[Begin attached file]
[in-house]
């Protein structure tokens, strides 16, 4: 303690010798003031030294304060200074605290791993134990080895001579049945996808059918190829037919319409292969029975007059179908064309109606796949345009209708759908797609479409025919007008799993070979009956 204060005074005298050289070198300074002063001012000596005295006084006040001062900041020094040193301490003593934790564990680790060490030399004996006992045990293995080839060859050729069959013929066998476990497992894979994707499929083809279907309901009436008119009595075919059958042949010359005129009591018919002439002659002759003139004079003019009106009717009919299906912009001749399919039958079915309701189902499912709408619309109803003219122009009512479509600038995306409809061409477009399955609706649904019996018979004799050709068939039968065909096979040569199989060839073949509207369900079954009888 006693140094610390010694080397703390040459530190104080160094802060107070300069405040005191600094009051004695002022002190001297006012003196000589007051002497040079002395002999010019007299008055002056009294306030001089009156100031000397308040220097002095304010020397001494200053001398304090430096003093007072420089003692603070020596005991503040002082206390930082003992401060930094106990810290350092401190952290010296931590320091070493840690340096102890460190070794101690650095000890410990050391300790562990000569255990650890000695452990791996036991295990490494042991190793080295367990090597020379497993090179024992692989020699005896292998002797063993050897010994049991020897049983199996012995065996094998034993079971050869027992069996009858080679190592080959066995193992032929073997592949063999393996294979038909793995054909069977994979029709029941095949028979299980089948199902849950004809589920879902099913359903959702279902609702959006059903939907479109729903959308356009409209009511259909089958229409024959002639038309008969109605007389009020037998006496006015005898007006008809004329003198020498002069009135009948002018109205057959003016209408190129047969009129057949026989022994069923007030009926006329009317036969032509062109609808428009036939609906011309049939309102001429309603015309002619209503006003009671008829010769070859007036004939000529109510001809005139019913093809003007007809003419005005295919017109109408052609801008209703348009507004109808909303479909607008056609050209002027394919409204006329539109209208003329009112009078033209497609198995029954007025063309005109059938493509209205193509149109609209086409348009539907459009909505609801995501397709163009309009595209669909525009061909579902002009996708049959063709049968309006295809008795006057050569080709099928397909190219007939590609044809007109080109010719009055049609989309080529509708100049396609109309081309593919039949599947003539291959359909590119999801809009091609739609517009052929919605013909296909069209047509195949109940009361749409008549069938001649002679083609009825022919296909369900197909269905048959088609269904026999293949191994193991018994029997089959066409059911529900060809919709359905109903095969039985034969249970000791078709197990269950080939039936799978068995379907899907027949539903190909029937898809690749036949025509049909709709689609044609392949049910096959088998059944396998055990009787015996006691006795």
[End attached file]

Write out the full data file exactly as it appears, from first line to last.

[in-house]
């Protein structure tokens, strides 16, 4: 303690010798003031030294304060200074605290791993134990080895001579049945996808059918190829037919319409292969029975007059179908064309109606796949345009209708759908797609479409025919007008799993070979009956 204060005074005298050289070198300074002063001012000596005295006084006040001062900041020094040193301490003593934790564990680790060490030399004996006992045990293995080839060859050729069959013929066998476990497992894979994707499929083809279907309901009436008119009595075919059958042949010359005129009591018919002439002659002759003139004079003019009106009717009919299906912009001749399919039958079915309701189902499912709408619309109803003219122009009512479509600038995306409809061409477009399955609706649904019996018979004799050709068939039968065909096979040569199989060839073949509207369900079954009888 006693140094610390010694080397703390040459530190104080160094802060107070300069405040005191600094009051004695002022002190001297006012003196000589007051002497040079002395002999010019007299008055002056009294306030001089009156100031000397308040220097002095304010020397001494200053001398304090430096003093007072420089003692603070020596005991503040002082206390930082003992401060930094106990810290350092401190952290010296931590320091070493840690340096102890460190070794101690650095000890410990050391300790562990000569255990650890000695452990791996036991295990490494042991190793080295367990090597020379497993090179024992692989020699005896292998002797063993050897010994049991020897049983199996012995065996094998034993079971050869027992069996009858080679190592080959066995193992032929073997592949063999393996294979038909793995054909069977994979029709029941095949028979299980089948199902849950004809589920879902099913359903959702279902609702959006059903939907479109729903959308356009409209009511259909089958229409024959002639038309008969109605007389009020037998006496006015005898007006008809004329003198020498002069009135009948002018109205057959003016209408190129047969009129057949026989022994069923007030009926006329009317036969032509062109609808428009036939609906011309049939309102001429309603015309002619209503006003009671008829010769070859007036004939000529109510001809005139019913093809003007007809003419005005295919017109109408052609801008209703348009507004109808909303479909607008056609050209002027394919409204006329539109209208003329009112009078033209497609198995029954007025063309005109059938493509209205193509149109609209086409348009539907459009909505609801995501397709163009309009595209669909525009061909579902002009996708049959063709049968309006295809008795006057050569080709099928397909190219007939590609044809007109080109010719009055049609989309080529509708100049396609109309081309593919039949599947003539291959359909590119999801809009091609739609517009052929919605013909296909069209047509195949109940009361749409008549069938001649002679083609009825022919296909369900197909269905048959088609269904026999293949191994193991018994029997089959066409059911529900060809919709359905109903095969039985034969249970000791078709197990269950080939039936799978068995379907899907027949539903190909029937898809690749036949025509049909709709689609044609392949049910096959088998059944396998055990009787015996006691006795």